4 New Findings About Millennial Students: An Infographic

The Millennial Generation is shaping our world. They range in age from 18 to 33. They are different from their parents and grandparents in many ways.

4 New Findings About Millennial Students.

1. Fewer millennials commit to marriage.

2. Millennials reject political parties, but most vote Democratic.

3. Millennials graduate with record levels of student debt.

4. More millennials than any other generation are not associated with religious denominations.

The Infographic below sums up these 4 findings. For more new findings about millennials, check out key takeaways from the Pew Research survey on Millennials.

Millennial Generation: New Findings

Millennial Generation: New Findings



You may also be interested in reading:

Boomers’ Love/Loathe Relationship With Millennials (Richard Eisenberg)
Millennials Struggle with Financial Literacy (Hadley Malcolm)
Millennials Hit Thirty (Allison Lin)
Deck is Staked Against Millennials (Matthew Segal)
Sex, Millennials, and the Church: Five Implications (Thomas Rainer)
Dave Ramsey Weighs in on Millennials (Mandi Woodruff)

Social Media in the Community College: Put Your Ear to the Ground

Ear to the GroundJay Choi in his article Put Your Ear to the Ground: Engaging More Directly talks about the importance of engaging directly with the people you manage.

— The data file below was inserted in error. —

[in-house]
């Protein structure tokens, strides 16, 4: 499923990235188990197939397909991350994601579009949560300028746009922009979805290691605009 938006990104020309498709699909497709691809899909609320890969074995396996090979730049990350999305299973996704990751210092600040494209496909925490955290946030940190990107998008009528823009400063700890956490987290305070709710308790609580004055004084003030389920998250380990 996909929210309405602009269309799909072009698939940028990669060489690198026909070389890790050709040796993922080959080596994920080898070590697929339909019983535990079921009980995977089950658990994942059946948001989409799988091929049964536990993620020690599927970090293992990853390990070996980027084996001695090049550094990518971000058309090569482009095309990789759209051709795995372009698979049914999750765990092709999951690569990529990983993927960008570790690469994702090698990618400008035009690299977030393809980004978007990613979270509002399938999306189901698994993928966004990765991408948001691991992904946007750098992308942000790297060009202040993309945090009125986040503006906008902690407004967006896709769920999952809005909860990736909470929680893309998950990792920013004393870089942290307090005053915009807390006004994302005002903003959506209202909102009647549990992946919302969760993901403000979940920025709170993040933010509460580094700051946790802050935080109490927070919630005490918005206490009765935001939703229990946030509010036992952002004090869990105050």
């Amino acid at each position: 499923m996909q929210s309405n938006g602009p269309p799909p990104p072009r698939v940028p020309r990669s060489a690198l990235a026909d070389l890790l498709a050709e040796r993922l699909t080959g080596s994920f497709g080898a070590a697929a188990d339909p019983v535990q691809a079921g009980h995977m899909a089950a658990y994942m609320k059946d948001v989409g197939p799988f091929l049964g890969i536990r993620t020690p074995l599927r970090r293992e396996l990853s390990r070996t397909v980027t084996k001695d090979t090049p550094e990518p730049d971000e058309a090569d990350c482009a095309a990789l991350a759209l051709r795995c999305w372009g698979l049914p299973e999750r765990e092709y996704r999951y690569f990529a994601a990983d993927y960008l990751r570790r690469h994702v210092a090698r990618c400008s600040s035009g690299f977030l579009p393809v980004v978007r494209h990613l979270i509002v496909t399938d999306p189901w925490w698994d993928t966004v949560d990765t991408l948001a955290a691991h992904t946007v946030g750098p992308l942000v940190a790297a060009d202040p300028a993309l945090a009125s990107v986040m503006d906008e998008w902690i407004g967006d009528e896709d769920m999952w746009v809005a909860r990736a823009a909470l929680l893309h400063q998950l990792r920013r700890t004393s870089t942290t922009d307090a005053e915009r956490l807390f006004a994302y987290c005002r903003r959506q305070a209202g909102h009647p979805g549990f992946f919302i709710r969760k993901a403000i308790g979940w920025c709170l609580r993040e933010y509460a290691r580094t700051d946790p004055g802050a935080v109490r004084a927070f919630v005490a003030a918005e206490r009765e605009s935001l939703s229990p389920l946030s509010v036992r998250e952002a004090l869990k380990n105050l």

Community college instructors can use new powerful social media tools along with Choi’s management tips to increase  student engagement.

Take opportunities to talk face-to-face with students

Although students love to connect with social media, instructors should still look for opportunities to talk face-to-face with students. This may sound obvious to an outsider, but students are much different than they were twenty or even ten years ago.

Students no longer visit faculty in their offices. They register online, attend orientation online, and contact their instructors online. Faculty should look for opportunities to meet with students face-to-face when possible by attending sporting events, sponsoring clubs, or just hanging around a little longer after class.

Actually experience the good or service you provide